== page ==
Let’s cut to the chase — Season Three, the much heralded return of a series desperate to pretend Season Two never happened, was held together by some damn good acting by Ali and Dorff, but in the end it was an ultimately disappointing exercise where all the most interesting characters were women that got almost no screen time.
Pizzolatto is a writer who mines pop culture and true crime stories, pulls out the superficial bits, and then weaves an empty story around them.
There was a good story in there, hidden in the muck. That good story was recited as a weighty exposition while our characters were sitting at a kitchen table.
Ali’s portrayal of a man suffering from dementia was compelling and heartbreaking, but in the end it was just a mcguffin, a wearisome plot device so that the writer could deliver his ah-ha moment that was obvious as soon as we met Mike and his daughter, but we had to watch as “the ghost” of Amelia delivers the “truth” to Hays by the happenstance of a book falling to the floor on just the right page for the revelation to bear fruit.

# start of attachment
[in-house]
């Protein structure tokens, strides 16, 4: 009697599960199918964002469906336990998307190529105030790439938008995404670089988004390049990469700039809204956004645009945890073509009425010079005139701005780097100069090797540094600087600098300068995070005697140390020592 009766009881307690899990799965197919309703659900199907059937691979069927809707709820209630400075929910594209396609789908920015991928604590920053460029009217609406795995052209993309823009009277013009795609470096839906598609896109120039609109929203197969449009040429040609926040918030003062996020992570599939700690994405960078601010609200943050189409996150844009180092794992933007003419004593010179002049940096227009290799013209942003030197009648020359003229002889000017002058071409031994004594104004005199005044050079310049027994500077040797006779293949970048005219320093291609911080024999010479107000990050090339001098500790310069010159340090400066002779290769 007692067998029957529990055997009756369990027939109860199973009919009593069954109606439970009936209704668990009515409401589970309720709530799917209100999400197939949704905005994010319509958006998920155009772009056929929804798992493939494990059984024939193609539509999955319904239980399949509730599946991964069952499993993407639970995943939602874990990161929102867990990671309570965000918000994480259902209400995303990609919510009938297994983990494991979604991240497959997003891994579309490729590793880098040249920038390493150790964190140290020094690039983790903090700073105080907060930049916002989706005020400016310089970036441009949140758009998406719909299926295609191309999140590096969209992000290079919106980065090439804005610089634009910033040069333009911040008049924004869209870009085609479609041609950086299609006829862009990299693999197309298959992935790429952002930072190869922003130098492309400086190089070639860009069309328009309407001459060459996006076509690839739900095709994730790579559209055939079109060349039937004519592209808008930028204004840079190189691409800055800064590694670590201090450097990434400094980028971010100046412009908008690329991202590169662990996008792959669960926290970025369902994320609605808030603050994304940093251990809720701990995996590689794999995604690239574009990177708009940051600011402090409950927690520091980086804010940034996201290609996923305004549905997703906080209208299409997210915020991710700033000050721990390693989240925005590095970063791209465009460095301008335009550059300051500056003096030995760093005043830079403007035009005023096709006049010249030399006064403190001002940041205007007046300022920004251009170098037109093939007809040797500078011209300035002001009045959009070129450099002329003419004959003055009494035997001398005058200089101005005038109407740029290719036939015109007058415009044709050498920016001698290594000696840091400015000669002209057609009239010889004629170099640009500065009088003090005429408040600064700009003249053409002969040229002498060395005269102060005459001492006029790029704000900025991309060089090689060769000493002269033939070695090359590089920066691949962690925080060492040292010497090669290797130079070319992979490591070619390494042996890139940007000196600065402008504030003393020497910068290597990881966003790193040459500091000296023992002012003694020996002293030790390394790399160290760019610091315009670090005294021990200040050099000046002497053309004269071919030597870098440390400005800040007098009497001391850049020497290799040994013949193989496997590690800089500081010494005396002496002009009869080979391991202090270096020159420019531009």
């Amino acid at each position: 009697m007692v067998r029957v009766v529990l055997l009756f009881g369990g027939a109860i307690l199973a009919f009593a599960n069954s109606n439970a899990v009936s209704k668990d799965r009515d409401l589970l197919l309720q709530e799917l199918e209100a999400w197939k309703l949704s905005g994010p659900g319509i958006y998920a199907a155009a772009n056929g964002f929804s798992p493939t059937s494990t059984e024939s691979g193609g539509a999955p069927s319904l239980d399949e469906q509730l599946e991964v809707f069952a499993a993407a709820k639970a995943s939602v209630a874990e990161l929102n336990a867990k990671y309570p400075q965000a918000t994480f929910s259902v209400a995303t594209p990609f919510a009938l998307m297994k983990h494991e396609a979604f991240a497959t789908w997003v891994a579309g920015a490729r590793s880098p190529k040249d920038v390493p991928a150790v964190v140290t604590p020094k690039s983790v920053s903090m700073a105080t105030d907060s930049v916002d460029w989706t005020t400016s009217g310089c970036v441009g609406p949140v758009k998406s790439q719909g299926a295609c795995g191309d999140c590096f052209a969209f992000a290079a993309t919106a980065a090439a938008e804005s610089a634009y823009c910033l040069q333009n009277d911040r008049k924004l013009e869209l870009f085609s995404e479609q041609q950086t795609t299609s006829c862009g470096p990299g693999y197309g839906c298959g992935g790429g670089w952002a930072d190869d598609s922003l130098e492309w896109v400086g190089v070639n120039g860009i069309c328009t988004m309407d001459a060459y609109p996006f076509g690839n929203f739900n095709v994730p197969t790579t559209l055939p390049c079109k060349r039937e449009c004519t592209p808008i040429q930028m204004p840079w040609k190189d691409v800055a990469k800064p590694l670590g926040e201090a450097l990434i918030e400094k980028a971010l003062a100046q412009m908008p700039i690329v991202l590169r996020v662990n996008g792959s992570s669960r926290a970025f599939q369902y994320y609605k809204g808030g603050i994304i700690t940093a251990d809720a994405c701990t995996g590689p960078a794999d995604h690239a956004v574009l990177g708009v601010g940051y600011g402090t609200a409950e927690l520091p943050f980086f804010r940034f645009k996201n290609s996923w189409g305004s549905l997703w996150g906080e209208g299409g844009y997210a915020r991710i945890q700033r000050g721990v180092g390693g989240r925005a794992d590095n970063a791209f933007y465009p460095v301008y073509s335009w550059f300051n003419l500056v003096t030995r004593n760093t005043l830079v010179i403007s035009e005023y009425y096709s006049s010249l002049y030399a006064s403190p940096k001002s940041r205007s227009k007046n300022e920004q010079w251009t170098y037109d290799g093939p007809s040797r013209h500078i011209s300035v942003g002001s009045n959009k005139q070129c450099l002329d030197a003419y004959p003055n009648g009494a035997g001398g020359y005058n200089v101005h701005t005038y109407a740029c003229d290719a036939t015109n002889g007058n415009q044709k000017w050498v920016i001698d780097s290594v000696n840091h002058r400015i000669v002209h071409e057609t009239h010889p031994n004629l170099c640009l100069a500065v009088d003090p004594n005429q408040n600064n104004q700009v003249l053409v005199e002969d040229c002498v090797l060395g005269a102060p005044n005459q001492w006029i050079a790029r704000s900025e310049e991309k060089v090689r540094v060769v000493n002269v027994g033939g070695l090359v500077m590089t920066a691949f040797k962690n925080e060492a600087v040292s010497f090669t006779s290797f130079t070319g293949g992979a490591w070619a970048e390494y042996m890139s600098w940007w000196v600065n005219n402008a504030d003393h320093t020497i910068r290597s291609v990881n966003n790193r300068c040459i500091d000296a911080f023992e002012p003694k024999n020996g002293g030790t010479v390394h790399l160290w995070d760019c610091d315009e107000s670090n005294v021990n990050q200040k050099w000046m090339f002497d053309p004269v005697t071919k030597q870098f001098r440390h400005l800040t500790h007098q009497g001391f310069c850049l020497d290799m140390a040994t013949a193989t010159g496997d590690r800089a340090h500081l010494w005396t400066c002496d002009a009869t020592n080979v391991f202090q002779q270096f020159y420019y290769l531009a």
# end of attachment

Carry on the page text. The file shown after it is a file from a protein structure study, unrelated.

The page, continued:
That’s some weak writing unless you actually interject the paranormal element.
Pizzolatto just can’t make up his mind, largely, I think, because he’s lost in his own narrative. He doesn’t understand the story he’s telling. He has no grasp of the craft. He just plods along, stringing scenes together and hoping it all comes together in the end.
Well, it doesn’t. Not really.
Hell, he couldn’t even make up his mind how to end the damn thing. As we pull into Wayne’s eye, we find him and his girlfriend reconciling in the VFW then walking off into the white light like the finale of LOST.
Don’t tell me we’ve been in Purgatory all along.
Did Wayne die there on the porch just then, or did he descend even deeper into his dementia, never to return?
But wait, we’re not done. We end, instead, with Purple Hays in the jungles of Vietnam. Force Recon, Uh-Rah!
Did Wayne die and then take a detour into hell or did he descend even deeper into his dementia to become lost in that jungle of long ago?
Or is this Pizzolatto’s attempt at lifting the plot of Jacob’s Ladder? Did Purple Hays never come home from ‘Nam at all, dying in the jungle, and the entire season was ultimately a dying man’s fantasy?
Surely not, but one could see how such an interpretation could take hold. I suspect the author wrote both scenes and couldn’t decide which route to take, so delivered both, creating an ineffectual mess.
Want my bottom line? Nic Pizzolatto is a snake oil salesman with a flashy cart and fancy label on the bottle. Drinking it down won’t hurt you none, but don’t expect it to do you much good either.
Watch Season Three for the amazing performances, particularly from Stephen Dorff, who really surprised me in this.
Don’t expect much from the story and you’ll get along just fine.